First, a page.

Cognitive psychology is a branch of psychology that focuses on the study of mental processes such as perception, memory, attention, and problem-solving. It emerged as a field of study in the 1950s and 1960s, but its roots can be traced back to earlier times.
The Beginnings of Cognitive Psychology
Before cognitive psychology became an established field of study, behaviorism was the dominant approach in psychology. Behaviorists believed that all behavior could be explained by stimulus-response associations formed through conditioning. However, this approach did not explain complex mental processes such as language acquisition or problem-solving.
In the early 20th century, researchers began to explore mental processes using introspection and other methods. One influential figure was Wilhelm Wundt, who founded the first experimental psychology laboratory in Leipzig, Germany in 1879. He focused on the study of conscious experience and developed a method known as introspection to examine it.
The Information Processing Approach
The information processing approach emerged in the 1950s and 1960s. This approach views the mind as a computer-like system that processes information in stages: input (perception), processing (thinking), and output (behavior). Researchers used computer analogies to understand human cognition.
One key figure in this approach was George Miller. In his seminal paper “The Magical Number Seven, Plus or Minus Two,” published in 1956, he argued that people’s short-term memory capacity was limited to around seven items. This idea became known as Miller’s Law.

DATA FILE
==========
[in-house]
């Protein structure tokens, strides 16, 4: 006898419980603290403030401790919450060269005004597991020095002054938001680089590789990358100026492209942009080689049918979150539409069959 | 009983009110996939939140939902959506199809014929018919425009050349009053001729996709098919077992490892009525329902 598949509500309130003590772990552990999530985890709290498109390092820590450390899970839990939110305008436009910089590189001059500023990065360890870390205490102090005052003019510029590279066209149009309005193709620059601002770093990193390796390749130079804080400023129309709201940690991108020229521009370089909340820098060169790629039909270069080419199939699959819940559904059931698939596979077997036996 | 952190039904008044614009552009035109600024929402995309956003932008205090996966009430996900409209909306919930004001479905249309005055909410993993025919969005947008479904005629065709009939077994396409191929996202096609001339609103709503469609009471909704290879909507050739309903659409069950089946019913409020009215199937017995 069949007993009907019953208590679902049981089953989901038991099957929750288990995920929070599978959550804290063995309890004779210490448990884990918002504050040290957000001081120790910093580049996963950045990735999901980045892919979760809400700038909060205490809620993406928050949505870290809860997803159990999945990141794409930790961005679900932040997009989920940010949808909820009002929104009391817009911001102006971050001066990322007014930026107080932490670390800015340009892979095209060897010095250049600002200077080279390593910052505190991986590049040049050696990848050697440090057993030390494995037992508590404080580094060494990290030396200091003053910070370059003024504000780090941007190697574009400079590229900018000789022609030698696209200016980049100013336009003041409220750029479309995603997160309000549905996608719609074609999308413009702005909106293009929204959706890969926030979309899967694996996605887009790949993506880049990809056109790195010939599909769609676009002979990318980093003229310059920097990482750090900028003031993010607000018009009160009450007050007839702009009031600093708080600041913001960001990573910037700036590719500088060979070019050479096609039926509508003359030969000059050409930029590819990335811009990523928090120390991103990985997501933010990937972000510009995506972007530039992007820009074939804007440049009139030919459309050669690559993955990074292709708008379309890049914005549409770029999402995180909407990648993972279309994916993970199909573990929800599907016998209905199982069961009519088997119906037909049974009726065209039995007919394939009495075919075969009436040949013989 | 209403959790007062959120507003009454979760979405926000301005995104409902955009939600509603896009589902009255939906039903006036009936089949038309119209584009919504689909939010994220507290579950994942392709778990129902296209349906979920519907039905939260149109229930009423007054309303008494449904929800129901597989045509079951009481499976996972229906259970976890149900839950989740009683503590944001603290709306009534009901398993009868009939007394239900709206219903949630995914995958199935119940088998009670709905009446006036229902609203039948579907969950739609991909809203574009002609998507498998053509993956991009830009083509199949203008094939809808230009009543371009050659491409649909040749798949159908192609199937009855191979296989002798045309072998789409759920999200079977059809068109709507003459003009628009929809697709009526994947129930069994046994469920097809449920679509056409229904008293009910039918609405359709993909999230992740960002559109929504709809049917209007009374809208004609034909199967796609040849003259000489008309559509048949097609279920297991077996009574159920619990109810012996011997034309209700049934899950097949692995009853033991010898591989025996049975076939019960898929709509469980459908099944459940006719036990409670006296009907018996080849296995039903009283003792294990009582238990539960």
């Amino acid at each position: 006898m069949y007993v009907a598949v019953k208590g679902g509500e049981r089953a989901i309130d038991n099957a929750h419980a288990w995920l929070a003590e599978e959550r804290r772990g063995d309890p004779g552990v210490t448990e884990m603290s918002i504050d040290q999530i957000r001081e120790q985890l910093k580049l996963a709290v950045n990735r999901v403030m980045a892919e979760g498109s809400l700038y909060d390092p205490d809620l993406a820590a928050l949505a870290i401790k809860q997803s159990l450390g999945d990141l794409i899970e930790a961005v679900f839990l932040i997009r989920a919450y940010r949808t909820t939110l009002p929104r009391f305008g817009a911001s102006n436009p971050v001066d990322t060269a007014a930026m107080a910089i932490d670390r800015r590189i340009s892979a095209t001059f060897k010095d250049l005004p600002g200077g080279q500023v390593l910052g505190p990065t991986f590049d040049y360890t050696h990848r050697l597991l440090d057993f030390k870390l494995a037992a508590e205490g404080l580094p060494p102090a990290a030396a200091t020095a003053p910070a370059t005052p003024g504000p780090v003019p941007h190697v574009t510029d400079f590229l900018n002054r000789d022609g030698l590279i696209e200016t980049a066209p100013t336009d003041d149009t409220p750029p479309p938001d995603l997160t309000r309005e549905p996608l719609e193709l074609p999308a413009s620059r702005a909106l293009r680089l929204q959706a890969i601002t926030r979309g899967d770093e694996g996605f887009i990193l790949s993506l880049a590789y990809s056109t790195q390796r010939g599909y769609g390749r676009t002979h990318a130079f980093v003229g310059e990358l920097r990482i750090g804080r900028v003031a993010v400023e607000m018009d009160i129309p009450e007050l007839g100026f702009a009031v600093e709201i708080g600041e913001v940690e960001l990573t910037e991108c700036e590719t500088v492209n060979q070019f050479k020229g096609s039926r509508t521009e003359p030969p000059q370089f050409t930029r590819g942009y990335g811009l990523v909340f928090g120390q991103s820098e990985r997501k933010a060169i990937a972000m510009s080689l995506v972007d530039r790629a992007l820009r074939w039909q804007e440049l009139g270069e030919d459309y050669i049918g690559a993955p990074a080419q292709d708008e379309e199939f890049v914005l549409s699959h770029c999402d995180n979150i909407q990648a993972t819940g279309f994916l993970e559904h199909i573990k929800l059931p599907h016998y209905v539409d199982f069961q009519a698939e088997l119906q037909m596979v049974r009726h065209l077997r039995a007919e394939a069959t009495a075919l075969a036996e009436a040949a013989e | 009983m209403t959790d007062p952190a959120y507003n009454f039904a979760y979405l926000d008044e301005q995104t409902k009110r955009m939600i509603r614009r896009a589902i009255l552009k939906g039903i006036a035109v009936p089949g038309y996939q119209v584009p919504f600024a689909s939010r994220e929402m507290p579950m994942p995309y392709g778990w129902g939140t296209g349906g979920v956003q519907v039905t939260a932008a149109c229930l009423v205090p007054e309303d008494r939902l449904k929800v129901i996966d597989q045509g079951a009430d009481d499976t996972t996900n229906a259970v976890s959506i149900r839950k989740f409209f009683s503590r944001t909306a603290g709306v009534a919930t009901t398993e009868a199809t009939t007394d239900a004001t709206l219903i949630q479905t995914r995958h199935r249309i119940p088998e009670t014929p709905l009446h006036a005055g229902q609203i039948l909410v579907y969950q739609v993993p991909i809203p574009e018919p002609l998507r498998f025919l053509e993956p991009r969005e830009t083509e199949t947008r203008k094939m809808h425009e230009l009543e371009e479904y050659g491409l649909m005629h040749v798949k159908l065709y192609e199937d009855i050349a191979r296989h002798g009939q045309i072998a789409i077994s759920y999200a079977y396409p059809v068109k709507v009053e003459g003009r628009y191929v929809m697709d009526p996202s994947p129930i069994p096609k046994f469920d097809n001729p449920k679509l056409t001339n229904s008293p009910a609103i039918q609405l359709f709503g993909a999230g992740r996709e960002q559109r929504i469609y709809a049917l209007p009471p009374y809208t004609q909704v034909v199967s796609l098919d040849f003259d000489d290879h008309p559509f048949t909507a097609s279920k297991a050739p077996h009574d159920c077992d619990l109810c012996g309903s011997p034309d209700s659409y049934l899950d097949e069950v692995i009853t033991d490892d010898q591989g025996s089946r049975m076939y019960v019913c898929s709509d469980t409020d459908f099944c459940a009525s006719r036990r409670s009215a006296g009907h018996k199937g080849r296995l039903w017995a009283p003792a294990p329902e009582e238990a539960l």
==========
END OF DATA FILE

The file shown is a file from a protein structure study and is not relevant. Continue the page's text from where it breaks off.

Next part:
Other influential researchers included Ulric Neisser, who coined the term “cognitive psychology” in his book “Cognitive Psychology” published in 1967; Herbert Simon and Allen Newell who developed computer models of problem-solving; and Noam Chomsky who challenged behaviorism with his theory of language acquisition.
Cognitive neuroscience is a field that combines cognitive psychology with neuroscience to study the neural basis of mental processes. This field emerged in the 1970s with the development of brain imaging techniques such as positron emission tomography (PET) and functional magnetic resonance imaging (fMRI).
One influential figure in this field was Michael Gazzaniga, who conducted split-brain experiments that revealed the lateralization of brain function. Other researchers used brain imaging techniques to study perception, attention, memory, and other cognitive processes.
In conclusion, cognitive psychology emerged as a field of study in the mid-20th century as researchers sought to understand complex mental processes beyond behaviorism. The information processing approach viewed the mind as a computer-like system that processes information in stages.
Cognitive neuroscience combines cognitive psychology with neuroscience to study the neural basis of mental processes. Today, cognitive psychology continues to be a vibrant and important field of study with many practical applications.